After “Much Ado About Nothing” and “As You Like It” the past two years, director Kate Mendeloff, her team of Residential College Players and other local actors are returning to where they started five years ago: to the most beloved and perhaps the most bizarre of Shakespeare’s comedies, “A Midsummer Night’s Dream.” This fifth production of Shakespeare in the Arb, presented by the University’s Matthaei Botanical Gardens, Nichols Arboretum and the Residential College, is as lively and enjoyable as ever, providing the unusual and thoroughly laudable combination of fine arts and the great outdoors.

Fine Arts Reviews
An audience gathers for a previous performance of “Shakespeare in the Arb” last spring. (FILE PHOTO)

    “A Midsummer Night’s Dream” is perhaps the perfect play for this setting. With the majority of its action outdoors, the presentation is more realistic than most. The rugged scenery of the Arb lends itself perfectly to the adaptation and provides more of a feel for the action than any theater, no matter how grand. Though it may seem tedious at first, walking the winding forest trails to move from one set to another turns out to be quite enjoyable and provides the audience with a sense of involvement in the play’s action.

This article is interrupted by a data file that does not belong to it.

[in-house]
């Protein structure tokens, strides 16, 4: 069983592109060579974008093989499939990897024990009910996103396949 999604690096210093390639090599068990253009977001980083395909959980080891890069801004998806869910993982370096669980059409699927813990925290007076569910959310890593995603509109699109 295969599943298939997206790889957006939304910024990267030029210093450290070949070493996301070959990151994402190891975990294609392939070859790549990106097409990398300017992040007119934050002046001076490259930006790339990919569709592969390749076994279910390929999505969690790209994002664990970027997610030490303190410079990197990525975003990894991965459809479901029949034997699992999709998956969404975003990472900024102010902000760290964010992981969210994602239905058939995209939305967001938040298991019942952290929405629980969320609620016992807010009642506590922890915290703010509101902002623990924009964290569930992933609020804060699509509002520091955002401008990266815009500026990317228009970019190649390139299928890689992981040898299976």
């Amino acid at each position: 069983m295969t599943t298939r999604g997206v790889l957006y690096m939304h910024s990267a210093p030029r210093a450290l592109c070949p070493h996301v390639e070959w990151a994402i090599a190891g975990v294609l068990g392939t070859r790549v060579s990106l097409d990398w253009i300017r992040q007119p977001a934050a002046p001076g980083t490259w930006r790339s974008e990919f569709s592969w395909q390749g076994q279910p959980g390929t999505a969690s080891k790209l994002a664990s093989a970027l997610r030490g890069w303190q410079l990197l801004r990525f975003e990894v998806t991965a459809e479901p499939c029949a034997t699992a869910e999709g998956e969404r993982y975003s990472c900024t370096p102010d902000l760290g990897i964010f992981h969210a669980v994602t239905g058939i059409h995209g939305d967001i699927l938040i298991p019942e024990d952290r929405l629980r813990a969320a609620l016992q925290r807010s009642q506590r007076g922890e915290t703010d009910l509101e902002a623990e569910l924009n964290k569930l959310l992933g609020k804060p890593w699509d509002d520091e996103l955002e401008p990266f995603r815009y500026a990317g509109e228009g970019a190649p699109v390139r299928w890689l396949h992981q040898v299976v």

While the actors should be commended for their exceptional voice projection, it’s nearly impossible to perfectly comprehend Shakespearian dialogue at a distance in the open air (especially with the ambient noise of the Arb). For this reason, knowledge of the play beforehand goes a long way in understanding the various conflicts and situational comedy.

    Still, even the passing observer can get the gist of the action relatively easily, thanks to the exuberant gestures liberally employed by the actors. Indeed, even for the daydreamer, little of the humor is lost, which can be attributed to the skill of the production. Stealing the show is the bumbling, overly confident and downright hilarious Nick Bottom, the weaver whose unfortunate gaffes yield many laughs.

    It would be wise to remember that, no matter how nice the weather, much of this play is set in the woods. Bug spray is a must, and folding chairs along with a bottle of water couldn’t hurt. Plenty of time is allowed between the start of on-site ticket sales and the (figurative) raising of the curtain for the audience to picnic and get into the mood of the show. But even so, nearly three hours in the forest — most of which is spent in the blazing sun — can become rather fatiguing.

    While strolling through various settings of the Arb, with its the colorful peony garden and meandering forest trails, the audience is left in amazement that so much nature could be present within a short walk from the hustle and bustle of central campus. Compliments to Residential College drama instructor and director Kate Mendeloff for creating an experience that is enriching in more ways than one.

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